A new radiation therapy technique pioneered by scientists from the University of Wollongong's Centre for Medical Radiation Physics (CMRP) has shown promise for improving treatment outcomes in patients with brain cancer.
Lead author and UOW PhD student Elette Engels said brain tumours were among the most difficult cancers to treat.
"Brain cancers require more rigorous and novel treatment strategies to overcome their radiation resistance," she said.
"This new MRT (microbeam radiation therapy) technique treats tumours with very narrow wafer-like X-ray blades to deliver very high doses of synchrotron radiation delivered in a very short time.
"This is not feasible with conventional radiotherapy X-ray machines in hospitals. Our research shows that the treatment of tumour cells is much more effective when the radiation dose is delivered using MRT.
"Our work aims to optimise this technique and personalise the entire procedure, from diagnosis to treatment, for each patient."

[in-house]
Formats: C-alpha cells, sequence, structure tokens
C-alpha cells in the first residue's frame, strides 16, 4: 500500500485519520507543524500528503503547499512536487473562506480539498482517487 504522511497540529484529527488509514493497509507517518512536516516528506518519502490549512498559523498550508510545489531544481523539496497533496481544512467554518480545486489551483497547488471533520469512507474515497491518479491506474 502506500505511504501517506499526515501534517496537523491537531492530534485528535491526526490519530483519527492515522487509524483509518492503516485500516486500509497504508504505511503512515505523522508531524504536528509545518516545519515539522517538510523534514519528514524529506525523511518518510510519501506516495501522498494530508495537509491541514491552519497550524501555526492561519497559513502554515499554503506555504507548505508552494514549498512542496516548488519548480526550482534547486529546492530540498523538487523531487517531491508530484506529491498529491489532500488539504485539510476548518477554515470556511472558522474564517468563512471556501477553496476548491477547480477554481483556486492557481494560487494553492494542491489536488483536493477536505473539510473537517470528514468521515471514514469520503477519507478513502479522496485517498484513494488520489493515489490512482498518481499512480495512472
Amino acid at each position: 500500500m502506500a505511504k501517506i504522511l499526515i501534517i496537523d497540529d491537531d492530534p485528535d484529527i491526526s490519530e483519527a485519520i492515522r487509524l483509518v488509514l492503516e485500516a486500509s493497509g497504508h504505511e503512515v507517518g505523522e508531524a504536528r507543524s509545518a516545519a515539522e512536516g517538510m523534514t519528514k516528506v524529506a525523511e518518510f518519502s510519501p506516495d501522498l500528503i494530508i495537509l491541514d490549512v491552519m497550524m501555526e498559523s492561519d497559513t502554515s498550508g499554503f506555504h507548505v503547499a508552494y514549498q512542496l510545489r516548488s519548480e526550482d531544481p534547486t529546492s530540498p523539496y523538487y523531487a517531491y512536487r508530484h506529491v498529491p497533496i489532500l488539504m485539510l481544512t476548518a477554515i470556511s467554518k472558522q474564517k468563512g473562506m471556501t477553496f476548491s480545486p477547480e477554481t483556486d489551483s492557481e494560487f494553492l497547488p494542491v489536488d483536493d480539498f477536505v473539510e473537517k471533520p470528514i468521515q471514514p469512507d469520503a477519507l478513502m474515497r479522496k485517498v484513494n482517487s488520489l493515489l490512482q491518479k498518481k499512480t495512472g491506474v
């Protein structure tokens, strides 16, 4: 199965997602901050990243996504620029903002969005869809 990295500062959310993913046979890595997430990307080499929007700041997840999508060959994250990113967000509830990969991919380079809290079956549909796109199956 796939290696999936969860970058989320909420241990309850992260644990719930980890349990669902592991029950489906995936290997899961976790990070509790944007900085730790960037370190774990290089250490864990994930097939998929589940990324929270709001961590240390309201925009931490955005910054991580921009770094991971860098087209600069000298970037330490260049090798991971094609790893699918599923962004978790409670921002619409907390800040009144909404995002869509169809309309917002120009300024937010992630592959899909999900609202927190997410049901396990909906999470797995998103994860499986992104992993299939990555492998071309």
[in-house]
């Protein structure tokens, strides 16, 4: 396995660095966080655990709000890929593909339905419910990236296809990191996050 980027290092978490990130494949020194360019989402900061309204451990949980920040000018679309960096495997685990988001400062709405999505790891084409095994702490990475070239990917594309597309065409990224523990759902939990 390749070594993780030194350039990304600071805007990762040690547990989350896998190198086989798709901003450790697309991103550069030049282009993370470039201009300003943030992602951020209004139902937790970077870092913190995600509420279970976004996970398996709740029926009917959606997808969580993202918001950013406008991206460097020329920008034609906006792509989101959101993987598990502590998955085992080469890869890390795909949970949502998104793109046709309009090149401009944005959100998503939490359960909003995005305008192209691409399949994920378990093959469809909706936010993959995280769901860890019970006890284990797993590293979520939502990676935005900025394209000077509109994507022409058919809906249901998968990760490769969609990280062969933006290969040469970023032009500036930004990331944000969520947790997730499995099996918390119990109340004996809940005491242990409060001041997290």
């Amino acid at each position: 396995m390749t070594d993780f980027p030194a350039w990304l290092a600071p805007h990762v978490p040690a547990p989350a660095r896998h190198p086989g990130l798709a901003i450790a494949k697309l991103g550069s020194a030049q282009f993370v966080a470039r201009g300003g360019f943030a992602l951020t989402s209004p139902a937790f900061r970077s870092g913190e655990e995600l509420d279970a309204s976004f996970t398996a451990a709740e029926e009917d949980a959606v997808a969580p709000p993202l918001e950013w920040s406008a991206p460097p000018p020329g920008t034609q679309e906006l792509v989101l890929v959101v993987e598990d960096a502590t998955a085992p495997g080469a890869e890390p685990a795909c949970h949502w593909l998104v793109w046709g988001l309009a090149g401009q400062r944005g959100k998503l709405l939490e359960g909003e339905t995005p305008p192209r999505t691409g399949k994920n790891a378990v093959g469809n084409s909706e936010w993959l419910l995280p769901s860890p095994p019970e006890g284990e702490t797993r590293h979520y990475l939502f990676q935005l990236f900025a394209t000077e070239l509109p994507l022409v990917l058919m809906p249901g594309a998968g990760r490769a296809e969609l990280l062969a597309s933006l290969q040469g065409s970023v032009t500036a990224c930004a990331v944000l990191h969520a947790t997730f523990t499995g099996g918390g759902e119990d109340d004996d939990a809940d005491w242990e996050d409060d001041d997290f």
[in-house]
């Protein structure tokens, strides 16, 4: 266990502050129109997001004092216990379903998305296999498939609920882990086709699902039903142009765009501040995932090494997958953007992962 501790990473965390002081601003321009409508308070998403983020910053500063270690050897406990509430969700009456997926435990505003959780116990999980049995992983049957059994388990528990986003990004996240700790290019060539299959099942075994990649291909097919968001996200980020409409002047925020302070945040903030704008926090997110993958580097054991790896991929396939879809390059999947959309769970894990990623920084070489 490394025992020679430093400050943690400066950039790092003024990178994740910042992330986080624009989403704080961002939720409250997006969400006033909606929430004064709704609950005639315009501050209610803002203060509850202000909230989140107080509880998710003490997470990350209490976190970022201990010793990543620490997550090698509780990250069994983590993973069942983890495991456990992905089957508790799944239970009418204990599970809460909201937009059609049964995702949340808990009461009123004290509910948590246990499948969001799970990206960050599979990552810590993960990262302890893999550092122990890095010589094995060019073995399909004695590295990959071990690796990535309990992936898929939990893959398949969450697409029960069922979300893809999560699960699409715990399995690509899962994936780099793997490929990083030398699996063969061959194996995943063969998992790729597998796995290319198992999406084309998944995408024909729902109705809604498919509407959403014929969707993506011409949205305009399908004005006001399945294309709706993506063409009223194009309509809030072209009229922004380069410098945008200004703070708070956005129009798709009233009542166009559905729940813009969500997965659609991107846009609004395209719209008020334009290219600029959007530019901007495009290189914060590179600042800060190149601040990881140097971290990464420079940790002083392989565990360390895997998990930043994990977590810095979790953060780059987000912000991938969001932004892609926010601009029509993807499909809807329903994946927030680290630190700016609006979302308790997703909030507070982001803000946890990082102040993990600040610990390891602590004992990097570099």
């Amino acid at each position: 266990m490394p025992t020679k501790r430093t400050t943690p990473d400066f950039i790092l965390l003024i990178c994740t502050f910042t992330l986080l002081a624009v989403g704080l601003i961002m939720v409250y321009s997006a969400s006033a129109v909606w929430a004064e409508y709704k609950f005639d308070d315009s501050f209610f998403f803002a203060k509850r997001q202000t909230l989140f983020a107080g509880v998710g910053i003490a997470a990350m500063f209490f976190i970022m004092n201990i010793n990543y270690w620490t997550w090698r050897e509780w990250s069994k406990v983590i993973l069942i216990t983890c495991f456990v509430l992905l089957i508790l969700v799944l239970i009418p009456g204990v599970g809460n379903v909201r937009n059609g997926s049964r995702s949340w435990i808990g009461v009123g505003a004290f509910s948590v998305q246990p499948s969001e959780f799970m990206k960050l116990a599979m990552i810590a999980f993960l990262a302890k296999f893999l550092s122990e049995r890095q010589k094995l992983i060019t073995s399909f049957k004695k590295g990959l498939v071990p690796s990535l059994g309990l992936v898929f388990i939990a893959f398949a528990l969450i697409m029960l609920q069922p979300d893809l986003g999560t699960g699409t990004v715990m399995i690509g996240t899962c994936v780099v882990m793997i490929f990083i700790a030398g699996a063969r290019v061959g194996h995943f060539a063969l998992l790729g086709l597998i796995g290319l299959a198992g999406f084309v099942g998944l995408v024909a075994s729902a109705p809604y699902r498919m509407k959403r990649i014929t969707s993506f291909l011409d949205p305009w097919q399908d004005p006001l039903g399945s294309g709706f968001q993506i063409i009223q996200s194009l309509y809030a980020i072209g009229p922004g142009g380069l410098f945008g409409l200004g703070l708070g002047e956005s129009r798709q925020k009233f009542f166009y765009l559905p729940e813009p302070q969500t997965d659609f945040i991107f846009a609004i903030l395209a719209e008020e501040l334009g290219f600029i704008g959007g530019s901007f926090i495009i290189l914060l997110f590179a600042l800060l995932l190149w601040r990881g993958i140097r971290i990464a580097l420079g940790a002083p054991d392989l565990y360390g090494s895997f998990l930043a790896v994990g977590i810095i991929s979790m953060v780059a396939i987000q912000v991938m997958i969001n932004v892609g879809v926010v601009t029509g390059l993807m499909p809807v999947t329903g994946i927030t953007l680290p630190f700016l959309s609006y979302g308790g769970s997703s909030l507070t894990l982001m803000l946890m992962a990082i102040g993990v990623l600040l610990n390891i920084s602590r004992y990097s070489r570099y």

Working at the Australian Synchrotron facility in Melbourne, the scientists tested a technique for the treatment of high-grade brain cancer using personalised MRT, combining it with an innovative assessment of tumour dose-coverage.
The study, which included researchers from the Illawarra Health and Medical Research Institute (IHMRI), Australian Synchrotron - Australia's Nuclear Science and Technology Organisation (ANSTO), Central Coast Cancer Centre and Prince of Wales Hospital, is published in Scientific Reports.
It is the first long-term Australian MRT brain cancer survival study, and the first in the world to look at optimisation of personalised pre-clinical MRT of high-grade brain cancer.
Corresponding author Dr Moeava Tehei said that despite advances in surgical techniques, radiotherapy and chemotherapeutics, brain tumours remain difficult to remove surgically and can be resistant to radiation and drug treatments.
"A breakthrough in the treatment of brain cancer is well overdue," Dr Tehei said.
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